Authors: Caroline Nilson, Paul Morrison, Catherine Fetherston, Gloria Kearing
This article discusses the experiences of Aboriginal yorgas (women) participating in the health yarning component of the Binjareb Yorgas Health Program (BYHP) in regional Western Australia. The community owned project was collaboratively conducted with researchers from September 2012 to September 2013 and used an ethnographic action research approach. The study aimed to explore the ways in which the BYHP facilitated lifestyle changes. The health yarning component aimed to provide a culturally appropriate vehicle for the yorgas to develop health knowledge on topics of relevance to them. A sample of 17 yorgas consented to participate in the BYHP, which comprised of cooking and nutrition classes, group fitness classes, and a community vegetable garden project. The health yarning sessions were conducted when the yorgas came together for these three components, which were facilitated weekly over the school terms for the duration of the study. Data were gathered in the form of participant and direct observation, group and individual yarning sessions, and works of art. Three major themes emerged that included identified elements for ensuring cultural security in communication, and were: a patient way of talking with us, a culturally ‘safe’ way of talking, and listening to become strong in health.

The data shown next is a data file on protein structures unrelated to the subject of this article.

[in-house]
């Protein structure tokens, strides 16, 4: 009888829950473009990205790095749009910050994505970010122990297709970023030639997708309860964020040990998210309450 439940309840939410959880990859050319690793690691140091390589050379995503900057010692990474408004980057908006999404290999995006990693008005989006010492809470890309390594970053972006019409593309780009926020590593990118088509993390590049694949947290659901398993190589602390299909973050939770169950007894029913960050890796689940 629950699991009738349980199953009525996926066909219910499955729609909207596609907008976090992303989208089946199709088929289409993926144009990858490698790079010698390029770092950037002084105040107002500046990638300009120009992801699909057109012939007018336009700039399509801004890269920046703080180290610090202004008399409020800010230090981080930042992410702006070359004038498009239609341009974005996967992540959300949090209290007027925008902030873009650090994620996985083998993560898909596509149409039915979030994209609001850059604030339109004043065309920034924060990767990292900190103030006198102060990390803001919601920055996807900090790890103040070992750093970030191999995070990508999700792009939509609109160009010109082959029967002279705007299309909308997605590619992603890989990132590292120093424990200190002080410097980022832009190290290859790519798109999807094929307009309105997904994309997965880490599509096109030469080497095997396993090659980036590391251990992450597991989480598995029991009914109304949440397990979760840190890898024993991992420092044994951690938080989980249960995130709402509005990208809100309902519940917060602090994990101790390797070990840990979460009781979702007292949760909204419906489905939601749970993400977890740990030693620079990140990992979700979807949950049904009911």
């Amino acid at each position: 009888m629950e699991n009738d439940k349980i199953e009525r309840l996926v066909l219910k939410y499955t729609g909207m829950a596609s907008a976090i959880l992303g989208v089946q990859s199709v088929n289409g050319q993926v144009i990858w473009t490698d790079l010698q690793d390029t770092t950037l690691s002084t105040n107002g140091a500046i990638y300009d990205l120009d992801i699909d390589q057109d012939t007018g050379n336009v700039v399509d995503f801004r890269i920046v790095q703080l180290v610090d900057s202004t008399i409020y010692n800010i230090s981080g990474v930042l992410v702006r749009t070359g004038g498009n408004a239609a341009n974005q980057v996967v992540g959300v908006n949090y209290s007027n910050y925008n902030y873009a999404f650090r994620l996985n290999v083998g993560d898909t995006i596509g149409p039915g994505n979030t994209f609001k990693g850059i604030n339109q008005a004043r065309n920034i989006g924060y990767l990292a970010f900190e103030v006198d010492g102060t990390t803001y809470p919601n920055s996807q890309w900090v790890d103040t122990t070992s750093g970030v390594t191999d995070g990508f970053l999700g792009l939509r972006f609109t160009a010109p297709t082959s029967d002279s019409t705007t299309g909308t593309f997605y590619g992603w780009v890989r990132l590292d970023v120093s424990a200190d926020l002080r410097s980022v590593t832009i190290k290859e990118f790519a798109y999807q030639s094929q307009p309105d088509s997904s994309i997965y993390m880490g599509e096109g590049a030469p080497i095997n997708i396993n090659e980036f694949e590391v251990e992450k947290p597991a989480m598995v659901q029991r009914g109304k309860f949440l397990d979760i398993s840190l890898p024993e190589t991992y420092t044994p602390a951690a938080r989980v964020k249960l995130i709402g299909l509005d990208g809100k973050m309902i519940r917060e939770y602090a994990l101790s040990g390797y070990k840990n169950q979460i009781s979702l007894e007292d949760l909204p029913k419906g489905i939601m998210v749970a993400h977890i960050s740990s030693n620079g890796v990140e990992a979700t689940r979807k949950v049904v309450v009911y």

Keywords: Health communication; Aboriginal health yarning; Health literacy; Aboriginal health; Health promotion